|WMU's Confucius Institute offers educational/business links to China|
Western Michigan University became home to a Confucius Institute this fall, a development that will provide new Chinese language and cultural studies options for WMU students and faculty and dramatically expand international opportunities for area K-12 schools and local businesses.
Pictured above (l-r): Carol McCloud, Dr. Wang, Dr. McCloud; Dr. Xu Lin, General Director and Chief Executive of Confucius Institute Headquarters and Hanban, WMU President Dr. John Dunn, Linda Dunn, Dr. Lujiang Wang, chair of the University Council of Beijing Language and Culture University; Mr. Cao, the Deputy Director of Development Office at Hanban.
President John M. Dunn and a small campus delegation, including Dr. Donald G. McCloud, dean of WMU's Haenicke Institute for Global Education, and Dr. Xiaojun Wang, professor of foreign languages and head of the University's Chinese language program, traveled to China in early July to finalize a set of agreements that established the WMU Confucius Institute."The Confucius Institute program represents the commitment on the part of the Chinese government to extend and expand knowledge about China and its language and culture with people all over the world," McCloud said. "The program represents one of the largest intercultural education programs ever established, and although differing in format, in the area of international education, the Confucius Institute program holds many goals similar to our Fulbright scholar and student exchange programs."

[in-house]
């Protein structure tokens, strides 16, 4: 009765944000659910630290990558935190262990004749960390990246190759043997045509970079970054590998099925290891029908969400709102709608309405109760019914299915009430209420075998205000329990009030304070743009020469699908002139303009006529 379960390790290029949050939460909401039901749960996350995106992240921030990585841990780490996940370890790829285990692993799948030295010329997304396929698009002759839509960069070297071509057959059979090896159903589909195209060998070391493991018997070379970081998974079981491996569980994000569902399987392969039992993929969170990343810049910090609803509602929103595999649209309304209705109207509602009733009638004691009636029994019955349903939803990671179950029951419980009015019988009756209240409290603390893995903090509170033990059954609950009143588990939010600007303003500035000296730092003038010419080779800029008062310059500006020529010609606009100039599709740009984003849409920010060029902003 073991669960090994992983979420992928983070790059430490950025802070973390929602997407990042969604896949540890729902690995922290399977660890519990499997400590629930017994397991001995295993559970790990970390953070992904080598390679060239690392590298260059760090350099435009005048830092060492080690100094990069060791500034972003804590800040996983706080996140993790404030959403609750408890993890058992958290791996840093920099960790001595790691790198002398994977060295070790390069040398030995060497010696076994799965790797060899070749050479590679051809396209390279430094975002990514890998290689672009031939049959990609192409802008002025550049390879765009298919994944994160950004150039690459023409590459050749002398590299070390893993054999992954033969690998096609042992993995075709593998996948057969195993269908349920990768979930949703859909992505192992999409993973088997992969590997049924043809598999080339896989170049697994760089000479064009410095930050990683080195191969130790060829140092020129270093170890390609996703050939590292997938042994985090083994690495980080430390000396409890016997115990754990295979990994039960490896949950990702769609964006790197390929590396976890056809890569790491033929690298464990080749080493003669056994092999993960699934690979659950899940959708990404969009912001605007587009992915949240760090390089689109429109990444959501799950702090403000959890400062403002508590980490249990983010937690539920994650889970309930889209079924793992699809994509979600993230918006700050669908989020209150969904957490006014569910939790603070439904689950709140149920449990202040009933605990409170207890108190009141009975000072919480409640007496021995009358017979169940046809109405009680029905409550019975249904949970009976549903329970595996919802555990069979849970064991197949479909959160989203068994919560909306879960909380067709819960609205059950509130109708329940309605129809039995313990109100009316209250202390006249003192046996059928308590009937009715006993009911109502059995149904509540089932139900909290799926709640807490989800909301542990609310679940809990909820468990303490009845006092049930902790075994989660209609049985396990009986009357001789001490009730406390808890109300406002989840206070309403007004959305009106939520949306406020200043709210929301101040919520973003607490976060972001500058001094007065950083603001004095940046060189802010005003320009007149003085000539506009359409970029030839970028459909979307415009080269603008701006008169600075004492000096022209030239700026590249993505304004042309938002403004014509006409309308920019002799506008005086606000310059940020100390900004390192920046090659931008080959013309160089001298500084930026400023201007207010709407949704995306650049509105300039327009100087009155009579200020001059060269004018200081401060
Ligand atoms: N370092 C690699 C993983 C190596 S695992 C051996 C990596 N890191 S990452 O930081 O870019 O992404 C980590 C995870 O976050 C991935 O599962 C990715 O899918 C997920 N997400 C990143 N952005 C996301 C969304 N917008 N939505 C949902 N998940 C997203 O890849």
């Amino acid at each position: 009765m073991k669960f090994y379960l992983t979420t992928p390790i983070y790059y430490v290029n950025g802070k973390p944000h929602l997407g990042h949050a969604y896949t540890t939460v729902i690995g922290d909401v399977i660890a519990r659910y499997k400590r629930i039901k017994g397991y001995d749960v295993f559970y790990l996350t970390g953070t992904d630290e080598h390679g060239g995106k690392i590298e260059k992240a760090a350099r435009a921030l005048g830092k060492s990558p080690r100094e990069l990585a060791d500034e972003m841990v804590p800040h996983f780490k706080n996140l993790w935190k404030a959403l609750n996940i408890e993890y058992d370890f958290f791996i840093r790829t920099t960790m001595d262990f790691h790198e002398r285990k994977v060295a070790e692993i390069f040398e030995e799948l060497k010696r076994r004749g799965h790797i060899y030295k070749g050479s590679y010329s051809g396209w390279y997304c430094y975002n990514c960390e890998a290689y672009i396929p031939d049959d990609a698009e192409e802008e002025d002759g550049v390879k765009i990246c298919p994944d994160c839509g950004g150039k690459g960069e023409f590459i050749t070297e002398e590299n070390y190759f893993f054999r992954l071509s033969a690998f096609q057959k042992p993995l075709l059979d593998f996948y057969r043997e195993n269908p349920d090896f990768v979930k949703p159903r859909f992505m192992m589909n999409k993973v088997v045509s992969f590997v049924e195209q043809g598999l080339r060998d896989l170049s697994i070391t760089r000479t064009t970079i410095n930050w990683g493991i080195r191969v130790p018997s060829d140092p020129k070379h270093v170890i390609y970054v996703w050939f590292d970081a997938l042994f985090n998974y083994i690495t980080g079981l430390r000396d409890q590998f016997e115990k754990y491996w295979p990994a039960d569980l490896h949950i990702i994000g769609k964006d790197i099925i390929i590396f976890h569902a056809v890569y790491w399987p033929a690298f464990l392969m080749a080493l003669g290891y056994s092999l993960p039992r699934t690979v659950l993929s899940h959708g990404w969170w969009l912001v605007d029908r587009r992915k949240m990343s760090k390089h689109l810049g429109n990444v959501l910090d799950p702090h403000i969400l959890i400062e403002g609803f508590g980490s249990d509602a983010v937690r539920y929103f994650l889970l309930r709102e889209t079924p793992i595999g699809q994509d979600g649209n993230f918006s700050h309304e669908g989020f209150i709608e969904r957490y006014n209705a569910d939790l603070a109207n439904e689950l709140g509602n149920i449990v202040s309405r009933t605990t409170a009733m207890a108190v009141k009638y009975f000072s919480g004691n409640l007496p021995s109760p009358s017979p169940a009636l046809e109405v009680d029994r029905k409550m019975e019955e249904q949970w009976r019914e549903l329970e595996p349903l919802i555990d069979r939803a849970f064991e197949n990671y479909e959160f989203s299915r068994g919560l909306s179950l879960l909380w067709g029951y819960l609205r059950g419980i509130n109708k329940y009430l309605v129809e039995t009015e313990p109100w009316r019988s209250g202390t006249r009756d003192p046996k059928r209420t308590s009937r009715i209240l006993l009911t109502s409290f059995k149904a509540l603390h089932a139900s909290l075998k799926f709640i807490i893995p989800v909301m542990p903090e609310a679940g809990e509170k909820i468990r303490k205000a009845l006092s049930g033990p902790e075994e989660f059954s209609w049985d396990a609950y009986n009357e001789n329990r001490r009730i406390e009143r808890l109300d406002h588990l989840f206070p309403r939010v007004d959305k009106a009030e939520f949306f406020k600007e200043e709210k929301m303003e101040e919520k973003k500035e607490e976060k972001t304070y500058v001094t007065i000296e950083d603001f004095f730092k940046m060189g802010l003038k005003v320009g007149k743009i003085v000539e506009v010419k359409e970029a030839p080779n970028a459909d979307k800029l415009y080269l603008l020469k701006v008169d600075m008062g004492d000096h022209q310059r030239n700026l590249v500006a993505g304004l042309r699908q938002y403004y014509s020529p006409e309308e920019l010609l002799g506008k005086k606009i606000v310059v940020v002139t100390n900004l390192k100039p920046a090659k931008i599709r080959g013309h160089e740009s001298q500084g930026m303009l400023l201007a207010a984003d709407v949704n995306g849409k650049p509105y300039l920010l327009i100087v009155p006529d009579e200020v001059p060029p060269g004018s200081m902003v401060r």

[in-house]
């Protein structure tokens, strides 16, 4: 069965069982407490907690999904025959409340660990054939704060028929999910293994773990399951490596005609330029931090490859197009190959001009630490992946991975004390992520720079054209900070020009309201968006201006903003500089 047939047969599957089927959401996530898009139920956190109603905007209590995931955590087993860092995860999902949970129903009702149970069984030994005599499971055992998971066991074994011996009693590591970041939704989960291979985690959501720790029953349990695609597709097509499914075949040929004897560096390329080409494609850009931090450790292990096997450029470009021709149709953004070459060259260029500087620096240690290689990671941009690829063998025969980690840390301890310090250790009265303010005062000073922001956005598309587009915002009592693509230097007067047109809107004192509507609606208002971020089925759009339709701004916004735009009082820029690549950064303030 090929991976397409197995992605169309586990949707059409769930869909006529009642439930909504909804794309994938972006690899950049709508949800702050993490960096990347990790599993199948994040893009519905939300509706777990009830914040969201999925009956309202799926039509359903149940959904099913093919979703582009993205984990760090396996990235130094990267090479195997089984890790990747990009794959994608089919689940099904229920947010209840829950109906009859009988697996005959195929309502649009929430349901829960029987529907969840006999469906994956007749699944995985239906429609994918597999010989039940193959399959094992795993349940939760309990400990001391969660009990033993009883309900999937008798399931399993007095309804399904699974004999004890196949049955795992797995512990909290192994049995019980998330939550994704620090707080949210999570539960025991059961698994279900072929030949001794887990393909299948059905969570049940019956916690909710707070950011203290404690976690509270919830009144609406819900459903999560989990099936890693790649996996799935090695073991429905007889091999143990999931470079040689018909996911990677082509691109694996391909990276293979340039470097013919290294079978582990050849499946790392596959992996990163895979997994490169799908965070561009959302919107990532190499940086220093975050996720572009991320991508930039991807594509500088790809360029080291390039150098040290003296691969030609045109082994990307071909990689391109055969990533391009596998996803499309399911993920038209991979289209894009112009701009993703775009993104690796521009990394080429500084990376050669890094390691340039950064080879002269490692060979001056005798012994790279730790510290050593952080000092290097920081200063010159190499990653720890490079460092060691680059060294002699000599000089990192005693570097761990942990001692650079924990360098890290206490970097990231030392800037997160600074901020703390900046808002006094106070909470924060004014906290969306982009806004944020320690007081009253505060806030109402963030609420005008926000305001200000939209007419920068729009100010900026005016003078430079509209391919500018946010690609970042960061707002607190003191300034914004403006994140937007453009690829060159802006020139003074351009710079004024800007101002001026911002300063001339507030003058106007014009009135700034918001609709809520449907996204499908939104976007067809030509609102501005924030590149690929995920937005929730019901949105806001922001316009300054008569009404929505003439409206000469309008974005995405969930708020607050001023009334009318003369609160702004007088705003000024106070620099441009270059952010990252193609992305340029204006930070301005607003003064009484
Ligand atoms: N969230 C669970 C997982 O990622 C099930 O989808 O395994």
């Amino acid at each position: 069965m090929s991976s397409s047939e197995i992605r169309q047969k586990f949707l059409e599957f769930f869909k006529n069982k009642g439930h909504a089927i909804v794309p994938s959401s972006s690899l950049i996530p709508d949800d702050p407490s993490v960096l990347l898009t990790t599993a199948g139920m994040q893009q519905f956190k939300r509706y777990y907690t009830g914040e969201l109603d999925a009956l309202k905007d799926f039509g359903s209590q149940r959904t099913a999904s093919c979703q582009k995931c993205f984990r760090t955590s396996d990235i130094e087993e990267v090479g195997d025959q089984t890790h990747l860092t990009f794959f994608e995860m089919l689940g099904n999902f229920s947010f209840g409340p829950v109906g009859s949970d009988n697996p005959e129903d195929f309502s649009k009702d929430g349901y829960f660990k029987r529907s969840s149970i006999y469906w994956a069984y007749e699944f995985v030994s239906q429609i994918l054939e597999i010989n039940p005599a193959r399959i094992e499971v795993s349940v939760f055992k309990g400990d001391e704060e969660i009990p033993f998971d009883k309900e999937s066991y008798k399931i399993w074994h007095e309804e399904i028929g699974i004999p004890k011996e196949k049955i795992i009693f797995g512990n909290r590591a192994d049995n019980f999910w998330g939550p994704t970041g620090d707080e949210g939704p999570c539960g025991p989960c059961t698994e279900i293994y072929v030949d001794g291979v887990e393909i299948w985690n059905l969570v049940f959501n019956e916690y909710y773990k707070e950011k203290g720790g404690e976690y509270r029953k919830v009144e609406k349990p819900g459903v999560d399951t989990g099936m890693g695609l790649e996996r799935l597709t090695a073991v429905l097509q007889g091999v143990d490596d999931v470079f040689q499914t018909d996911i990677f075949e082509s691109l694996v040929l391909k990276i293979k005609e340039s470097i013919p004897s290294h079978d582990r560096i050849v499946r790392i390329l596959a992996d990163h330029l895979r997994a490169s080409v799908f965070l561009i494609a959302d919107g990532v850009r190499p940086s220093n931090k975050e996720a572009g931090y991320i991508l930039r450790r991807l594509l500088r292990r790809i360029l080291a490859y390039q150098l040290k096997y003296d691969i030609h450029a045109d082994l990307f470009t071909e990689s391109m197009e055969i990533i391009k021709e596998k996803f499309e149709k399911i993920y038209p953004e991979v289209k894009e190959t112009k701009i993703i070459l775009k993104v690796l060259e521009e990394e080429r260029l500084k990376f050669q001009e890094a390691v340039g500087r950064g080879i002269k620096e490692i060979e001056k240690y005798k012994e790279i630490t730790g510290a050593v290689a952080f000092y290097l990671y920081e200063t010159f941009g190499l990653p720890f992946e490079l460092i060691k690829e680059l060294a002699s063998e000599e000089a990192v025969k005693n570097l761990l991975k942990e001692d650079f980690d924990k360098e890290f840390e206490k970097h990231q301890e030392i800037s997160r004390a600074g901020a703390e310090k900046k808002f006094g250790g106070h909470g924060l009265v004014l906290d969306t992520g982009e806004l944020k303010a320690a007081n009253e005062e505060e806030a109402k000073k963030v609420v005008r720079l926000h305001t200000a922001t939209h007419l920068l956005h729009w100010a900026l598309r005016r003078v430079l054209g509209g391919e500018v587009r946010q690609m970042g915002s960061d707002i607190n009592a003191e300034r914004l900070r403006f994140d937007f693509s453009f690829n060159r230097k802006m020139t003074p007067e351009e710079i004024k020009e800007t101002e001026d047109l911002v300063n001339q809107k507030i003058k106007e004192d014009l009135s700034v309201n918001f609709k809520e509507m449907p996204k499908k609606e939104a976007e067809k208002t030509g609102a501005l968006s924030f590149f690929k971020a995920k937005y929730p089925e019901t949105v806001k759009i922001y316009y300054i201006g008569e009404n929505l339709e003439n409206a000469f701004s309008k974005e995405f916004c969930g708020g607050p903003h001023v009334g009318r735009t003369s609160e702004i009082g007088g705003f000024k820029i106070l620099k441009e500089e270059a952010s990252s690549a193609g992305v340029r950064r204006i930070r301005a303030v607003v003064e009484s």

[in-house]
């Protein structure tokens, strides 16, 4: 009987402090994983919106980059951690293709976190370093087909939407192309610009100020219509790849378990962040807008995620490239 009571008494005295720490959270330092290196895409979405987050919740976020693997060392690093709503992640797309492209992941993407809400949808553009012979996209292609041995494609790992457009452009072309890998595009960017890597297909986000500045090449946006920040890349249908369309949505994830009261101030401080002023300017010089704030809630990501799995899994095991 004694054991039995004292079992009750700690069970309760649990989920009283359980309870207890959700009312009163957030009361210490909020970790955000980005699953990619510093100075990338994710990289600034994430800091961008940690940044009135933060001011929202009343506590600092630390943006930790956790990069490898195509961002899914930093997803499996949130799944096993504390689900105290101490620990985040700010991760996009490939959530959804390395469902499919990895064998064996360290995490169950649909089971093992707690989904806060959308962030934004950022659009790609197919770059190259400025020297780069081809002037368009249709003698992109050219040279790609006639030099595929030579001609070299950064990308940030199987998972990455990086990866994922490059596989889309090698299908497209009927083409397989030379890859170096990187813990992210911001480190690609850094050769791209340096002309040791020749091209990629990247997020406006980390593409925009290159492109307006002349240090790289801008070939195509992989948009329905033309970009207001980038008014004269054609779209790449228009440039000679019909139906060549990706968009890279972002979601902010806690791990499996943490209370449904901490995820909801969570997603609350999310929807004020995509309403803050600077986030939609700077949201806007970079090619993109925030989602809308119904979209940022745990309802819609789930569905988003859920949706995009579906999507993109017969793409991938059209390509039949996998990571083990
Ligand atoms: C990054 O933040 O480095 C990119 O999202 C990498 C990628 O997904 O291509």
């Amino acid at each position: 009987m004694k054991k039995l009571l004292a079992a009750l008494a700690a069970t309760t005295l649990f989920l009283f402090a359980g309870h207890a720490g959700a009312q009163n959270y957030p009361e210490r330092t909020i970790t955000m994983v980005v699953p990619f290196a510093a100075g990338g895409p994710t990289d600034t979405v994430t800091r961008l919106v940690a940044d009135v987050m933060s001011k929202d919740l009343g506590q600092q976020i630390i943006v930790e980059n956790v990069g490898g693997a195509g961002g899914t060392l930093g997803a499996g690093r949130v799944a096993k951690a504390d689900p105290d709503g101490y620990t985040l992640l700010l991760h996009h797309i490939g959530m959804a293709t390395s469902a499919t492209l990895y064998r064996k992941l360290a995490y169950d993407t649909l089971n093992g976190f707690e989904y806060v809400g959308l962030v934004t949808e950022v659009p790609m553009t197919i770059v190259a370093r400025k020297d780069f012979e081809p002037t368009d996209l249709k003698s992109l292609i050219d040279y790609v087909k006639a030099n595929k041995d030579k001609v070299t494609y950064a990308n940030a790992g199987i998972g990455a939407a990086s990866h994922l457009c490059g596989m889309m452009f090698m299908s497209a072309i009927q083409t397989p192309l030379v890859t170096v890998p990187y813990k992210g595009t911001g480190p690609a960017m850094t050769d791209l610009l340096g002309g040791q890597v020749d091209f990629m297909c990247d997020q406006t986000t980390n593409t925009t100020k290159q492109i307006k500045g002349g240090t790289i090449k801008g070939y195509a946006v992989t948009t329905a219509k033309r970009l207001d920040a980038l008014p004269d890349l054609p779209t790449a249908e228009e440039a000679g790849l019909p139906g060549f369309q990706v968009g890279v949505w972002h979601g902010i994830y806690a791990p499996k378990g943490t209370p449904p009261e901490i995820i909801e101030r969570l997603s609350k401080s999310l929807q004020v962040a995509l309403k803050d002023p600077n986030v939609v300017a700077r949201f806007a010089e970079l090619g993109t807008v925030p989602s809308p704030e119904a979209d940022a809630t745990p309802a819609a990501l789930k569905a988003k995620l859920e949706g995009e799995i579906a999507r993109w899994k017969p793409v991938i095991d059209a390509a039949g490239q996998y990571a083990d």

The following goals have been set for WMU’s Confucius Institute:
Four contracts were signed by President Dunn and the Chinese counterparts at the prestigious Beijing Language and Culture University, China's premier institution for language instruction. The related five-year renewable agreements make WMU a formal partner in an international effort to expand the teaching of Chinese language and culture. This effort is undertaken with the support of the Office of Chinese Language Council International of China's Ministry of Education, known more commonly as the Hanban.
"A major component of these partnerships and the entire Confucius Institute network is the commitment of each member to provide new opportunities for local school districts and business communities," says Dunn. "The Hanban recognized WMU's existing strengths in China studies and the caliber of our existing language specialists and researchers. They were convinced of this University's ability to leverage those strengths to extend benefits to the entire region."
The agreements signed in China July 7 will bring six or seven Chinese language faculty members, financially sponsored by the Chinese partners, to the WMU campus each year to help the University expand language arts and cultural offerings on campus. In addition, WMU's library holdings will be enhanced, and the Beijing school will designate WMU as one of its major study abroad sites and begin sending as many as 30 students to study in Kalamazoo each year.
"It was a very fruitful and productive tour," said Dr. Wang. "These contracts make history at our university and will increase WMU’s presence on the international map. In the world there are only 350 Confucian Institutes. This partnership demonstrates that WMU truly is a national and notable university."
The WMU Confucius Institute will be supported over its first five years with funding from the Hanban, which will be matched by WMU largely with support for such things as office space and personnel needs, assistance to visiting professors, faculty time in several colleges for institute work, travel, curriculum development and designation of an institute director. In addition to faculty salaries, funding from Hanban will provide operating funds on an annual basis.